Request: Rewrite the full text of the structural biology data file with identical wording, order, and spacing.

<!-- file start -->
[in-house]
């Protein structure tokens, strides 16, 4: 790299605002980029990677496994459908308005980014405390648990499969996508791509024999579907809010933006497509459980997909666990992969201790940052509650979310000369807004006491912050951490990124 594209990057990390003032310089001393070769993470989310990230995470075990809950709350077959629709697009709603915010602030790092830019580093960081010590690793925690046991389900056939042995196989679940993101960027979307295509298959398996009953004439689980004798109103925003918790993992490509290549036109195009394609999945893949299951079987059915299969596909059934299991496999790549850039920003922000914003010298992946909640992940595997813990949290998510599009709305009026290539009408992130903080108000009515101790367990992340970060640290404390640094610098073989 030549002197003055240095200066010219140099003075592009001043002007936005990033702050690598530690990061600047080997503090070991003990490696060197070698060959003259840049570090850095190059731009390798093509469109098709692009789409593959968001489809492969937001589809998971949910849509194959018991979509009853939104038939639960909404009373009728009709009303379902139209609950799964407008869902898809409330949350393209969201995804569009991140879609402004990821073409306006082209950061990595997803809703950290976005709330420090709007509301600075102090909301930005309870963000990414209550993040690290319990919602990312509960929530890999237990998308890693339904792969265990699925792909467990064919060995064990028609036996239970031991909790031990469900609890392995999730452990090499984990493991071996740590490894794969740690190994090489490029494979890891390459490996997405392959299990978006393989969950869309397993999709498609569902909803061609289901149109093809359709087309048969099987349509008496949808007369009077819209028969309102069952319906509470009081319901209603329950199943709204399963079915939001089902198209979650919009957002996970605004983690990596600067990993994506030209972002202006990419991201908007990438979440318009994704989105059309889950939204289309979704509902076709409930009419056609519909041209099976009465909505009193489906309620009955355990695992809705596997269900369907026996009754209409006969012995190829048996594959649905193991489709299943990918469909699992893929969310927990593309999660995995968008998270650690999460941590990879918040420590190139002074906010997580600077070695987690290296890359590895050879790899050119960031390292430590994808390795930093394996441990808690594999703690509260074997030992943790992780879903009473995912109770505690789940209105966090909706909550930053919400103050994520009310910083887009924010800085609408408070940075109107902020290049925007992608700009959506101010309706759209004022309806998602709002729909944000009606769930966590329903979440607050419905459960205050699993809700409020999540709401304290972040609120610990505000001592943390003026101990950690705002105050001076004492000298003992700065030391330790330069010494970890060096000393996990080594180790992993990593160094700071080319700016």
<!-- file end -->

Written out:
[in-house]
């Protein structure tokens, strides 16, 4: 790299605002980029990677496994459908308005980014405390648990499969996508791509024999579907809010933006497509459980997909666990992969201790940052509650979310000369807004006491912050951490990124 594209990057990390003032310089001393070769993470989310990230995470075990809950709350077959629709697009709603915010602030790092830019580093960081010590690793925690046991389900056939042995196989679940993101960027979307295509298959398996009953004439689980004798109103925003918790993992490509290549036109195009394609999945893949299951079987059915299969596909059934299991496999790549850039920003922000914003010298992946909640992940595997813990949290998510599009709305009026290539009408992130903080108000009515101790367990992340970060640290404390640094610098073989 030549002197003055240095200066010219140099003075592009001043002007936005990033702050690598530690990061600047080997503090070991003990490696060197070698060959003259840049570090850095190059731009390798093509469109098709692009789409593959968001489809492969937001589809998971949910849509194959018991979509009853939104038939639960909404009373009728009709009303379902139209609950799964407008869902898809409330949350393209969201995804569009991140879609402004990821073409306006082209950061990595997803809703950290976005709330420090709007509301600075102090909301930005309870963000990414209550993040690290319990919602990312509960929530890999237990998308890693339904792969265990699925792909467990064919060995064990028609036996239970031991909790031990469900609890392995999730452990090499984990493991071996740590490894794969740690190994090489490029494979890891390459490996997405392959299990978006393989969950869309397993999709498609569902909803061609289901149109093809359709087309048969099987349509008496949808007369009077819209028969309102069952319906509470009081319901209603329950199943709204399963079915939001089902198209979650919009957002996970605004983690990596600067990993994506030209972002202006990419991201908007990438979440318009994704989105059309889950939204289309979704509902076709409930009419056609519909041209099976009465909505009193489906309620009955355990695992809705596997269900369907026996009754209409006969012995190829048996594959649905193991489709299943990918469909699992893929969310927990593309999660995995968008998270650690999460941590990879918040420590190139002074906010997580600077070695987690290296890359590895050879790899050119960031390292430590994808390795930093394996441990808690594999703690509260074997030992943790992780879903009473995912109770505690789940209105966090909706909550930053919400103050994520009310910083887009924010800085609408408070940075109107902020290049925007992608700009959506101010309706759209004022309806998602709002729909944000009606769930966590329903979440607050419905459960205050699993809700409020999540709401304290972040609120610990505000001592943390003026101990950690705002105050001076004492000298003992700065030391330790330069010494970890060096000393996990080594180790992993990593160094700071080319700016």